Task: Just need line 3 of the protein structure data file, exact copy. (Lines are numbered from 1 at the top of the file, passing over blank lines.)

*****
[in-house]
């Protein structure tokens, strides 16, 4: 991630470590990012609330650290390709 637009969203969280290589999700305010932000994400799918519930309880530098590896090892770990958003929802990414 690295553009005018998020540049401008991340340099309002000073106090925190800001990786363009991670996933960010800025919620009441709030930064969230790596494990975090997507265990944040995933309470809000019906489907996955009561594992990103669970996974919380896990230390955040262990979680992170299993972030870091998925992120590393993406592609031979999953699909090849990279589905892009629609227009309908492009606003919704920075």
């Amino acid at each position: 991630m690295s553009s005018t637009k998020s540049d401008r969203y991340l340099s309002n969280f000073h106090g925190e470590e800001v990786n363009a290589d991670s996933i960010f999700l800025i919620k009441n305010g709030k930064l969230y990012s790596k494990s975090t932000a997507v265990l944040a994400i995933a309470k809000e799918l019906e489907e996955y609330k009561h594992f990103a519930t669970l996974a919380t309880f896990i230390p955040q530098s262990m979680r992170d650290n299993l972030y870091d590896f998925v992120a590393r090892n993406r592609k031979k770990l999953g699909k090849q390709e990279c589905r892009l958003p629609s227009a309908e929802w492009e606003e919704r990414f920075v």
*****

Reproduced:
């Amino acid at each position: 991630m690295s553009s005018t637009k998020s540049d401008r969203y991340l340099s309002n969280f000073h106090g925190e470590e800001v990786n363009a290589d991670s996933i960010f999700l800025i919620k009441n305010g709030k930064l969230y990012s790596k494990s975090t932000a997507v265990l944040a994400i995933a309470k809000e799918l019906e489907e996955y609330k009561h594992f990103a519930t669970l996974a919380t309880f896990i230390p955040q530098s262990m979680r992170d650290n299993l972030y870091d590896f998925v992120a590393r090892n993406r592609k031979k770990l999953g699909k090849q390709e990279c589905r892009l958003p629609s227009a309908e929802w492009e606003e919704r990414f920075v």